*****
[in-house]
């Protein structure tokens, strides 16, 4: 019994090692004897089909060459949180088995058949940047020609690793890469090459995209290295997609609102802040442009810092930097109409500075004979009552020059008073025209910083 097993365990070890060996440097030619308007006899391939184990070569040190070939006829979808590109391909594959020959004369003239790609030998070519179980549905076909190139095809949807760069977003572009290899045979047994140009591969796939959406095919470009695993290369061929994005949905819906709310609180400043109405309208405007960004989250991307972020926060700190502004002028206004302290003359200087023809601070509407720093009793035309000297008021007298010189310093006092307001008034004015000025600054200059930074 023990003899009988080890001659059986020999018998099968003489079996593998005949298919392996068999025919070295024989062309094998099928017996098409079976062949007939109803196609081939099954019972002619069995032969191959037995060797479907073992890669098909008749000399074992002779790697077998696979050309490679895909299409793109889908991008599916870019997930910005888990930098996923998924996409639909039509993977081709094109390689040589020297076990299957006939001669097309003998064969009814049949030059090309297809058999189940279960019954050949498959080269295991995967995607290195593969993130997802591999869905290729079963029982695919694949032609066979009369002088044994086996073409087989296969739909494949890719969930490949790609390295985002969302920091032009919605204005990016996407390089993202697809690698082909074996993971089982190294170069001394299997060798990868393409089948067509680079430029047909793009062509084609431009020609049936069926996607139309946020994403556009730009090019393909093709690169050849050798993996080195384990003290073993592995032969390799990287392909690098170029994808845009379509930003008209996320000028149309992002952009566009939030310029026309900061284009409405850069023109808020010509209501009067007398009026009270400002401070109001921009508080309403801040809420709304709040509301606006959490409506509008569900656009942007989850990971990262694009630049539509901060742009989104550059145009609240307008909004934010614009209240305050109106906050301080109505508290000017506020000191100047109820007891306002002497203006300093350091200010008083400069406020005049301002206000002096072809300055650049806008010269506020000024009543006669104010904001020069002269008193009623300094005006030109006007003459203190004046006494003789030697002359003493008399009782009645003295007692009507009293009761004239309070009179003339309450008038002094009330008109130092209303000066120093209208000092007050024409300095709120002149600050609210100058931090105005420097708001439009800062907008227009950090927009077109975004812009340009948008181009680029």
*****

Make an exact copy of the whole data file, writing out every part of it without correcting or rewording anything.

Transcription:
[in-house]
């Protein structure tokens, strides 16, 4: 019994090692004897089909060459949180088995058949940047020609690793890469090459995209290295997609609102802040442009810092930097109409500075004979009552020059008073025209910083 097993365990070890060996440097030619308007006899391939184990070569040190070939006829979808590109391909594959020959004369003239790609030998070519179980549905076909190139095809949807760069977003572009290899045979047994140009591969796939959406095919470009695993290369061929994005949905819906709310609180400043109405309208405007960004989250991307972020926060700190502004002028206004302290003359200087023809601070509407720093009793035309000297008021007298010189310093006092307001008034004015000025600054200059930074 023990003899009988080890001659059986020999018998099968003489079996593998005949298919392996068999025919070295024989062309094998099928017996098409079976062949007939109803196609081939099954019972002619069995032969191959037995060797479907073992890669098909008749000399074992002779790697077998696979050309490679895909299409793109889908991008599916870019997930910005888990930098996923998924996409639909039509993977081709094109390689040589020297076990299957006939001669097309003998064969009814049949030059090309297809058999189940279960019954050949498959080269295991995967995607290195593969993130997802591999869905290729079963029982695919694949032609066979009369002088044994086996073409087989296969739909494949890719969930490949790609390295985002969302920091032009919605204005990016996407390089993202697809690698082909074996993971089982190294170069001394299997060798990868393409089948067509680079430029047909793009062509084609431009020609049936069926996607139309946020994403556009730009090019393909093709690169050849050798993996080195384990003290073993592995032969390799990287392909690098170029994808845009379509930003008209996320000028149309992002952009566009939030310029026309900061284009409405850069023109808020010509209501009067007398009026009270400002401070109001921009508080309403801040809420709304709040509301606006959490409506509008569900656009942007989850990971990262694009630049539509901060742009989104550059145009609240307008909004934010614009209240305050109106906050301080109505508290000017506020000191100047109820007891306002002497203006300093350091200010008083400069406020005049301002206000002096072809300055650049806008010269506020000024009543006669104010904001020069002269008193009623300094005006030109006007003459203190004046006494003789030697002359003493008399009782009645003295007692009507009293009761004239309070009179003339309450008038002094009330008109130092209303000066120093209208000092007050024409300095709120002149600050609210100058931090105005420097708001439009800062907008227009950090927009077109975004812009340009948008181009680029």